I’ve often taught that tranquillity is stillness; flowing is wisdom. We practise meditation to calm the mind and make it still; then it can flow. In the beginning we learn what still water is like and what flowing water is like. After practising for a while we will see how these two support each other. We have to make the mind calm, like still water. Then it flows. Both being still and flowing: this is not easy to contemplate.
We can understand that still water doesn’t flow. We can understand that flowing water isn’t still. But when we practise we take hold of both of these. The mind of a true practitioner is like still water that flows, or flowing water that’s still. Whatever takes place in the mind of a Dhamma practitioner is like flowing water that is still. To say that it is only flowing is not correct. To say that it is only still is not correct. Ordinarily, still water is still and flowing water flows. But when we have experience of practice, our minds will be in this condition of flowing water that is still.
This is something we’ve never seen. When we see flowing water it is just flowing along. When we see still water, it doesn’t flow. But within our minds, it will really be like this; like flowing water that is still. In our Dhamma practice we have samādhi, or tranquillity, and wisdom mixed together. We have morality, meditation and wisdom. Then wherever we sit the mind is still and it flows. Still, flowing water. With meditative stability and wisdom, tranquillity and insight, it’s like this. The Dhamma is like this. If you have reached the Dhamma, then at all times you will have this experience. Being tranquil and having wisdom: flowing, yet still. Still, yet flowing.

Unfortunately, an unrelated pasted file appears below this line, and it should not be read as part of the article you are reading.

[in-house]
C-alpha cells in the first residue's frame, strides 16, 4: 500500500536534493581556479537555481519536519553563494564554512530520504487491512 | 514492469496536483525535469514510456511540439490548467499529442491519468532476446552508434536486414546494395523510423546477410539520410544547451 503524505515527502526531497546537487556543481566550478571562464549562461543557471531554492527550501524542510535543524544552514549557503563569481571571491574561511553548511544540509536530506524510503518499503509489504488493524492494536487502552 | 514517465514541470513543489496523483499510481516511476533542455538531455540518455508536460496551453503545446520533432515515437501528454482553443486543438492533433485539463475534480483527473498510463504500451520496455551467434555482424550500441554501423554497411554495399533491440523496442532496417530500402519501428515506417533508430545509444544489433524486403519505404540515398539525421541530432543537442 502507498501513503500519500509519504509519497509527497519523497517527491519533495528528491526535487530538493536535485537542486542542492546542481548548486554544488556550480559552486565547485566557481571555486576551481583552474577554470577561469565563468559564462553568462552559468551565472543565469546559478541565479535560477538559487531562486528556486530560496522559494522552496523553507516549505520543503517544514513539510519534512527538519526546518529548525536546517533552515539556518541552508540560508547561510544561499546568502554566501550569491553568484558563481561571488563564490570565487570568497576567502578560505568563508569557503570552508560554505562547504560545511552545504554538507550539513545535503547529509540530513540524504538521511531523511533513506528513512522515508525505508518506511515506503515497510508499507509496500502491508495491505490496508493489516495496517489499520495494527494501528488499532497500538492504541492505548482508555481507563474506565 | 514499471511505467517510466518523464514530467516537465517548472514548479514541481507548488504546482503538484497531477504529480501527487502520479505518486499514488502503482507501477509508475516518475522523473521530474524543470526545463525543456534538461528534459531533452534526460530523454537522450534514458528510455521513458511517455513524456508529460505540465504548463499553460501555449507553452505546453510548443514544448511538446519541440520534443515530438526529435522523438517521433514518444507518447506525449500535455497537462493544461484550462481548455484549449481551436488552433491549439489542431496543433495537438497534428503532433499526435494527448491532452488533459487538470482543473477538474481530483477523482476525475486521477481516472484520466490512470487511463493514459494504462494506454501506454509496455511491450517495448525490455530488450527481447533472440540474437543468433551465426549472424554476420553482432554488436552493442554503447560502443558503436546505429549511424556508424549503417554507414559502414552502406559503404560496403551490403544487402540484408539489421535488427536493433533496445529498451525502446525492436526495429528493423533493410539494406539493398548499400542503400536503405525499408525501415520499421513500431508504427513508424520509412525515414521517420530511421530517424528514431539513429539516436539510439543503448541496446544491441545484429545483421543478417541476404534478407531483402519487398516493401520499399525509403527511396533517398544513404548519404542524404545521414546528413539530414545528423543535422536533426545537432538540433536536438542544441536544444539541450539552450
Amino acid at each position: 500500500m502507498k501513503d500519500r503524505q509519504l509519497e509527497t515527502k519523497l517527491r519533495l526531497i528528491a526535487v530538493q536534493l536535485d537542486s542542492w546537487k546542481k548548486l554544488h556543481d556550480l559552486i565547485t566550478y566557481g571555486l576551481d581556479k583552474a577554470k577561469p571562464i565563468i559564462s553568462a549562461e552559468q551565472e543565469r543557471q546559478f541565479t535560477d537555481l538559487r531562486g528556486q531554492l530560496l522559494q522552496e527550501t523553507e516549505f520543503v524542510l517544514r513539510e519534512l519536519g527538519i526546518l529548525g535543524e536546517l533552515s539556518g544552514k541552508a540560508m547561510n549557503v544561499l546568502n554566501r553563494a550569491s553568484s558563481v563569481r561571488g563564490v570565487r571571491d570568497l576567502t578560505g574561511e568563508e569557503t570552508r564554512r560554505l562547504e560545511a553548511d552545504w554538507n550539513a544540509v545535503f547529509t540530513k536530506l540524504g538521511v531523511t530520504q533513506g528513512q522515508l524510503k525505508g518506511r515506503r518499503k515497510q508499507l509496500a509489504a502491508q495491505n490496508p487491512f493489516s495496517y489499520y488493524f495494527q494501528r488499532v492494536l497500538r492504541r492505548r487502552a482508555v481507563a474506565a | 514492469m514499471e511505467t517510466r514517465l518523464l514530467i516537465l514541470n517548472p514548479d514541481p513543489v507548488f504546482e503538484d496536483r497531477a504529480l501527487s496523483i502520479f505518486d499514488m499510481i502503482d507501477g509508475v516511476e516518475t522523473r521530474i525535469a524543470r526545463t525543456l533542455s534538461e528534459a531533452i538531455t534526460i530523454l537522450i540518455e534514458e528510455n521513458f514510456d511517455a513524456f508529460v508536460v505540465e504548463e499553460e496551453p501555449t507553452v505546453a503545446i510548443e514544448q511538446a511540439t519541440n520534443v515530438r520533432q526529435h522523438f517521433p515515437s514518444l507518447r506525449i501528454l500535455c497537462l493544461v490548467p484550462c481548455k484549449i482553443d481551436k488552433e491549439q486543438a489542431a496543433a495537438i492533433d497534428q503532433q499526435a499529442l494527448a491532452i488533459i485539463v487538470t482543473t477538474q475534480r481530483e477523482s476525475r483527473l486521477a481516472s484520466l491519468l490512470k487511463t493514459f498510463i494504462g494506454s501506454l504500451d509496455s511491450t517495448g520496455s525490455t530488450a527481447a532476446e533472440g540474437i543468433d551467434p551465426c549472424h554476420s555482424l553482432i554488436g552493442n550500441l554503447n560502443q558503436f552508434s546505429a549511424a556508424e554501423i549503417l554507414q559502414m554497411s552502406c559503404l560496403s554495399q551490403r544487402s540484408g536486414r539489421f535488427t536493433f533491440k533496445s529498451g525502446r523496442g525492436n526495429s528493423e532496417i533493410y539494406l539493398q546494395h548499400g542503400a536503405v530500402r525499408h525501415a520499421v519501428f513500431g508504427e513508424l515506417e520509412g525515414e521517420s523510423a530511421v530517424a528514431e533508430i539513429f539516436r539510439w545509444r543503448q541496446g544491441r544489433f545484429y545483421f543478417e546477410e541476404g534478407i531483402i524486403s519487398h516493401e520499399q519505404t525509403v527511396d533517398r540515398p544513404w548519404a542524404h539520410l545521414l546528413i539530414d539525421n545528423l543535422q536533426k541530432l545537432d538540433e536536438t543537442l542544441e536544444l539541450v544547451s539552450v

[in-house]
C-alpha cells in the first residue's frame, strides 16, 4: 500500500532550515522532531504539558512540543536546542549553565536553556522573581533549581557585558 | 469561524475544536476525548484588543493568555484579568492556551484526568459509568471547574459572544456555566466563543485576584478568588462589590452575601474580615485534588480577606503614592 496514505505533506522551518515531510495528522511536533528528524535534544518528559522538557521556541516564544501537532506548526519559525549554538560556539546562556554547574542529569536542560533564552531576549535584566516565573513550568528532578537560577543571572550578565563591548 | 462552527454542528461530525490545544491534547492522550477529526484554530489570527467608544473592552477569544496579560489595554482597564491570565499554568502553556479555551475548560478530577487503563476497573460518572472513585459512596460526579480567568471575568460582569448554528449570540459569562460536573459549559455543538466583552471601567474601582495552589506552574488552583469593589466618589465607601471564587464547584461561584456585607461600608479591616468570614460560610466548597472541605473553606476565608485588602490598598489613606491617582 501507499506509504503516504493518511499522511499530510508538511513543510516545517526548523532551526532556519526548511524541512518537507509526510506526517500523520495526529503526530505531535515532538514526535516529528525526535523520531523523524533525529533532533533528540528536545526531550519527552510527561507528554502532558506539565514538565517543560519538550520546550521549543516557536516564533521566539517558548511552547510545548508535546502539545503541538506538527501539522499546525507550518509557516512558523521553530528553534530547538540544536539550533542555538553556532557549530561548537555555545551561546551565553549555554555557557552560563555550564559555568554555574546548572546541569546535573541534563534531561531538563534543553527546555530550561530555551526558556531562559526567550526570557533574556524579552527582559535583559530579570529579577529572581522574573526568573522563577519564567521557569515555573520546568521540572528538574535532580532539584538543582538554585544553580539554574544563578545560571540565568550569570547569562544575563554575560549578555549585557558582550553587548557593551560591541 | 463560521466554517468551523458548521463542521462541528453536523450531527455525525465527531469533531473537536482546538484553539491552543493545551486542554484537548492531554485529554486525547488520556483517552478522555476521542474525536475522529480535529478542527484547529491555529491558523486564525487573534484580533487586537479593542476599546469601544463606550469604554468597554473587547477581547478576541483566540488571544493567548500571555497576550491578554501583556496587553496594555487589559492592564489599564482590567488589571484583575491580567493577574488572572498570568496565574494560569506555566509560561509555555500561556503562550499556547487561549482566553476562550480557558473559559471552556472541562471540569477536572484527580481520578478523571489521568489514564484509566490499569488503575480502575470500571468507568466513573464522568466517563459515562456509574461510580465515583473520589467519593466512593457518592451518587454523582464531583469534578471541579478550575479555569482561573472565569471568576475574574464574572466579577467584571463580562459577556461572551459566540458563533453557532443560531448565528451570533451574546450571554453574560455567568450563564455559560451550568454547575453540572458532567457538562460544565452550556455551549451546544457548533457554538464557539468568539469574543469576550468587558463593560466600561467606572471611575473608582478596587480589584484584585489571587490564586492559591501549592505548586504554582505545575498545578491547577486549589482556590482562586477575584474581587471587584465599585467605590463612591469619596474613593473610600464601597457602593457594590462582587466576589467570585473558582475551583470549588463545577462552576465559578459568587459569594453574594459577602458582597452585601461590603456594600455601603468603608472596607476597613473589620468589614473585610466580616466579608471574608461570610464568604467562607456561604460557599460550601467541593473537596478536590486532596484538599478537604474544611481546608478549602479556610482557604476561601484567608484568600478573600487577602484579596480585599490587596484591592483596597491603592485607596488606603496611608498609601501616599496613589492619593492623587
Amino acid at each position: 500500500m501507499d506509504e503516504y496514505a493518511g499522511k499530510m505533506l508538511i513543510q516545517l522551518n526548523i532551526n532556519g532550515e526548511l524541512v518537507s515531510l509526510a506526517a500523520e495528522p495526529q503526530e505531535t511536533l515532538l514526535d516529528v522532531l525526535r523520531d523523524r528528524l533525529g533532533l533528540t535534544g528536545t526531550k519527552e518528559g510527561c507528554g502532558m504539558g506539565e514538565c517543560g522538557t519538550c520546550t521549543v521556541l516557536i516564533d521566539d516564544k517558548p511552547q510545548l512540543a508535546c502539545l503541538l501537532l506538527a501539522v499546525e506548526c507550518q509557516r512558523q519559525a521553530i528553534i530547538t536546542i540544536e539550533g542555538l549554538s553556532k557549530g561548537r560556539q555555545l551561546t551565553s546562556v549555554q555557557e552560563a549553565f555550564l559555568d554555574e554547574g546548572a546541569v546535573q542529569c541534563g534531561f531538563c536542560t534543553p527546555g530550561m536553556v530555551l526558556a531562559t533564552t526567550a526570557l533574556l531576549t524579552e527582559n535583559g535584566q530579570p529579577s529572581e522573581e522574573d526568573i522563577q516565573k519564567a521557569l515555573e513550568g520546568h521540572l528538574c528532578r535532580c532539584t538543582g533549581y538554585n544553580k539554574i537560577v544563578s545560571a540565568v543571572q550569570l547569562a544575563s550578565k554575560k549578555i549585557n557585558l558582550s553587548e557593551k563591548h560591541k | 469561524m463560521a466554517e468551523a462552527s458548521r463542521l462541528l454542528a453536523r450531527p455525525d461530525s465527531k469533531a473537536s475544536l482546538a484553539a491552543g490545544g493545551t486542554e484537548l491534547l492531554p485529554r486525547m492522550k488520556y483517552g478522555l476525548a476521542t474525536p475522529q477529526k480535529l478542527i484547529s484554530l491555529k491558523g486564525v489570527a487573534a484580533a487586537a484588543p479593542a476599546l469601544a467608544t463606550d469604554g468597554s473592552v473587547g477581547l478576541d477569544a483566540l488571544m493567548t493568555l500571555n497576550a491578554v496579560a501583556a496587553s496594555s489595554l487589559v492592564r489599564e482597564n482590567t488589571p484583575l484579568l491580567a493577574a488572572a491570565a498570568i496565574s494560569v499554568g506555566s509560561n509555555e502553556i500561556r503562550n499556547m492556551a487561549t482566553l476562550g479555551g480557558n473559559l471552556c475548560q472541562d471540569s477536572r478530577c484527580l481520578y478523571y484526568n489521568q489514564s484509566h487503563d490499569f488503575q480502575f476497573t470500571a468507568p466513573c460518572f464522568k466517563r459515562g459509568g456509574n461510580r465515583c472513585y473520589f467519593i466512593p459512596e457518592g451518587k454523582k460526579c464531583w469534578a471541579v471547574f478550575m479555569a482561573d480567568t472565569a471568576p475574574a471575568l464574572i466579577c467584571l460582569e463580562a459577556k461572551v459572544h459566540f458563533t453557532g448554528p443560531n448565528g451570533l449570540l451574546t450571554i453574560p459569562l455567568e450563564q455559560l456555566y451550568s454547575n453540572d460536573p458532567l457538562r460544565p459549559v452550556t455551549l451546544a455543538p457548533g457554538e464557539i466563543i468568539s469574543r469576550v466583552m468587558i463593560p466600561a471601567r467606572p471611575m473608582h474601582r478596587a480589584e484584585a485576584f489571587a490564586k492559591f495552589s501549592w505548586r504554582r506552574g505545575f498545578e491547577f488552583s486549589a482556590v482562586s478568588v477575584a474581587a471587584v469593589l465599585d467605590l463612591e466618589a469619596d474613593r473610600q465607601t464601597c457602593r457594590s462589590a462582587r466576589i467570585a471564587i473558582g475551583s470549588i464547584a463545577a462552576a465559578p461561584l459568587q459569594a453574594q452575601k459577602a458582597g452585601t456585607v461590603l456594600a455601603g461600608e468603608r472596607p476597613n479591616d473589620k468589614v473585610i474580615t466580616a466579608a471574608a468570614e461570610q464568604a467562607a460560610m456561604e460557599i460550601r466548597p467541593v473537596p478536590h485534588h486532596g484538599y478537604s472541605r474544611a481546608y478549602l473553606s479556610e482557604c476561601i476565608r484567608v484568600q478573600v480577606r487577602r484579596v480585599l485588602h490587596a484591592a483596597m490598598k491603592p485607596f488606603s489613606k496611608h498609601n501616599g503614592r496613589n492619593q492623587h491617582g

Whenever this occurs in the mind of one who practises, it is something different and strange; it is different from the ordinary mind that one has known all along. Before, when it was flowing, it flowed. When it was still, it didn’t flow, but was only still – the mind can be compared to water in this way. Now it has entered a condition that is like flowing water being still. Whether standing, walking, sitting, or lying down, it is like water that flows, yet is still. If we make our minds like this, there is both tranquillity and wisdom.
From Everything is Teaching Us by Ajahn Chah © Amaravati Publications.
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Categories: Ajahn Chah, Buddhism, Buddhist meditation, Theravada
I have learnt a lot from the teachings of Ajahn Chah. Really grateful to have encountered his teachings. The fruits of tranquility and stability in the Dhamma practices.
Thank you for a clear and helpful explanation. This seems a particularly interesting example of Nagarjuna’s ‘Two Truths’.
The ‘Two truths’ don’t refer to the experience, of course, but refer to the description of the experience.
Quite so. An Important point.
Sadly, Ajahn Chah passed away on 16th. January 1992, aged 73, after a long illness. Yet his teachings are so beneficial to us all; even today.